Tell us about LetterBound!
LetterBound is a cooperative adventure where you earn points by spelling words together with up to three friends. The game takes players on a journey through a steampunk-inspired world that includes trains, skyscrapers, zeppelins, and hover cars. LetterBound mixes the familiar feel of a classic word-craft board game with the zany fun of couch co-op video games. With three modes there’s something for everyone: a full-length local co-op campaign, a competitive battle mode, and an educational mode to build spelling skills.
As a solo dev, what’s your biggest challenge working on this game?
My own experience tells me that it’s exceedingly rare that a game is built wholly by a single developer. Even when a developer has the cross-disciplinary talent to tackle all of the art and design, as well as write each line of code, additional support may be required in the way of music, visual FX, marketing, and branding. So in this sense, it’s the rare game that is an island game.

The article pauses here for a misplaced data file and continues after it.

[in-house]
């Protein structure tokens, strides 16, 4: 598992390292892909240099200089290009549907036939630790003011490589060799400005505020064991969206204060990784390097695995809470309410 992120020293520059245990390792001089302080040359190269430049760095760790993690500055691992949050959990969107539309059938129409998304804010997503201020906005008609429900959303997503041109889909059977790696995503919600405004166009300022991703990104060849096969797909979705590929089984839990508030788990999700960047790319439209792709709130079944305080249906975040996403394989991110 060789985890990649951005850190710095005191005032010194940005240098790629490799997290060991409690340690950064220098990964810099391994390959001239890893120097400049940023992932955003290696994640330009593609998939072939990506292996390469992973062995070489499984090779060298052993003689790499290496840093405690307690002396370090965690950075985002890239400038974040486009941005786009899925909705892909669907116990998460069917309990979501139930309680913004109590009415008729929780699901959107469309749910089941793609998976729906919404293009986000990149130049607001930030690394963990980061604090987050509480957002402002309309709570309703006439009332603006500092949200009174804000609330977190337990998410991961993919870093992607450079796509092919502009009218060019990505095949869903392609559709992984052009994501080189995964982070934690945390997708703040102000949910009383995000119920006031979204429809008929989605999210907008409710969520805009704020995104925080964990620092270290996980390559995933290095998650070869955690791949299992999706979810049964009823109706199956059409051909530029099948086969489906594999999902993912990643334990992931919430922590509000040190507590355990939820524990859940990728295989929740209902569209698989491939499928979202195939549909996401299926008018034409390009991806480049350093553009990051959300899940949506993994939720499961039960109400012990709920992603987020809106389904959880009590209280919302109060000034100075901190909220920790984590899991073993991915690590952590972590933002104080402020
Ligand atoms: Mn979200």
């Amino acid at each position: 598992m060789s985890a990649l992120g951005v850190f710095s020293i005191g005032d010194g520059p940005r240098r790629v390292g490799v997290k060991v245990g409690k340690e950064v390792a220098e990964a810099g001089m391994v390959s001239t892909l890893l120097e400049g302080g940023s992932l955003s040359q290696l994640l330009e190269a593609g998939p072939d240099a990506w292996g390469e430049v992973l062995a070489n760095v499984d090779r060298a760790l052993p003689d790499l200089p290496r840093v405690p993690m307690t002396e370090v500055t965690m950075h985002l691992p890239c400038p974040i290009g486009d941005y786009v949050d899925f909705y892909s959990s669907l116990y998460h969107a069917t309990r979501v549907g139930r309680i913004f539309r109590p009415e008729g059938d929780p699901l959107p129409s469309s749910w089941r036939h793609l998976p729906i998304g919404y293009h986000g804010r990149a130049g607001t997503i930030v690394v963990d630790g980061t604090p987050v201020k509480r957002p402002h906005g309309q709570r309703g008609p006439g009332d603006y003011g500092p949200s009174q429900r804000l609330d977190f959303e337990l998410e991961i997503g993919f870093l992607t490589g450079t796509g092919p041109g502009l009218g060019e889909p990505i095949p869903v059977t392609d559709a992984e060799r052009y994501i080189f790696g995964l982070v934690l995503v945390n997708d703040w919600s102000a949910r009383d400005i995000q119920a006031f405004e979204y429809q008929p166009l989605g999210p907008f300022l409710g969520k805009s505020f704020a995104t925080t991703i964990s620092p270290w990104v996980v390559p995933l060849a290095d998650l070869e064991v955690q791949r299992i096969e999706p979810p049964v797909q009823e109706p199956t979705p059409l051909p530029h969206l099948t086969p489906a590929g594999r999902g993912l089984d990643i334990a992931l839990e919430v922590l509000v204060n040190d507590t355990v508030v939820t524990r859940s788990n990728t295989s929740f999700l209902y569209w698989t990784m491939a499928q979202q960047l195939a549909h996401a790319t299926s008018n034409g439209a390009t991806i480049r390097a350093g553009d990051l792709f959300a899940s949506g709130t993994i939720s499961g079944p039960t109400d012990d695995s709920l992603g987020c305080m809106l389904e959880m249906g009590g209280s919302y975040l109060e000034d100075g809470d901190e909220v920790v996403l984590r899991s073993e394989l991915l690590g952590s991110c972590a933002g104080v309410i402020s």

While I have designed and coded the entirety of LetterBound thus far, I’ve had the benefit of working with a talented environment artist and an experienced music composer for significant portions of the development process. To reach the quality bar I want for the game, I would have needed to pour countless months and years of my life into each of these disciplines to get the game to where it is today.
Thus, the biggest challenge so far has been knowing what I can reasonably undertake myself and what requires support from outside sources. It can be easy, especially for aspiring beginners, to fall into the mentality that a single person is responsible for every facet of a game’s development. This can cause great frustrations and extend development time far beyond its intended scope. Thus, I think it’s critically important that a developer understand which aspects of the game they can own and how much time will be required to achieve the goals they’ve set for themselves in those areas.
How were you able to find collaborators for LetterBound? How did you know that they would make a good fit?